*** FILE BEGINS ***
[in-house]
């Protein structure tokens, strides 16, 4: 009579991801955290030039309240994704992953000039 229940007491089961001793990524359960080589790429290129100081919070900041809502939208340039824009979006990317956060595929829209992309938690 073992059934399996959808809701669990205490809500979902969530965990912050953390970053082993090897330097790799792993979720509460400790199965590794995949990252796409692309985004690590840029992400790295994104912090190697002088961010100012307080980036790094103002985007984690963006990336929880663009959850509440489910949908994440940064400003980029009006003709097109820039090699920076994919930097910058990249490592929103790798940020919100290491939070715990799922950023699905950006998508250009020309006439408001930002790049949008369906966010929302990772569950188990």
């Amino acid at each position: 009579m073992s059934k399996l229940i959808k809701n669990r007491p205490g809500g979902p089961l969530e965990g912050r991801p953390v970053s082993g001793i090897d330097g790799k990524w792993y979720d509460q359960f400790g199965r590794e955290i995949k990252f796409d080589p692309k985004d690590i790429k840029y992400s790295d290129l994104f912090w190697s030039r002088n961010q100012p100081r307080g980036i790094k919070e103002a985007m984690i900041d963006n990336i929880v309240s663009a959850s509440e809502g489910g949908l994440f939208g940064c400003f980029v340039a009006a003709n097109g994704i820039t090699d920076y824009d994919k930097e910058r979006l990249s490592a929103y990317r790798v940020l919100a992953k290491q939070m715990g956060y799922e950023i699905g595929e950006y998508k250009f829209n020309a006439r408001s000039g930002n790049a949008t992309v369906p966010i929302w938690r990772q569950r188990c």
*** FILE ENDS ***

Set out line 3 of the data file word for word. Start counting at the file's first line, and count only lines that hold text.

């Amino acid at each position: 009579m073992s059934k399996l229940i959808k809701n669990r007491p205490g809500g979902p089961l969530e965990g912050r991801p953390v970053s082993g001793i090897d330097g790799k990524w792993y979720d509460q359960f400790g199965r590794e955290i995949k990252f796409d080589p692309k985004d690590i790429k840029y992400s790295d290129l994104f912090w190697s030039r002088n961010q100012p100081r307080g980036i790094k919070e103002a985007m984690i900041d963006n990336i929880v309240s663009a959850s509440e809502g489910g949908l994440f939208g940064c400003f980029v340039a009006a003709n097109g994704i820039t090699d920076y824009d994919k930097e910058r979006l990249s490592a929103y990317r790798v940020l919100a992953k290491q939070m715990g956060y799922e950023i699905g595929e950006y998508k250009f829209n020309a006439r408001s000039g930002n790049a949008t992309v369906p966010i929302w938690r990772q569950r188990c």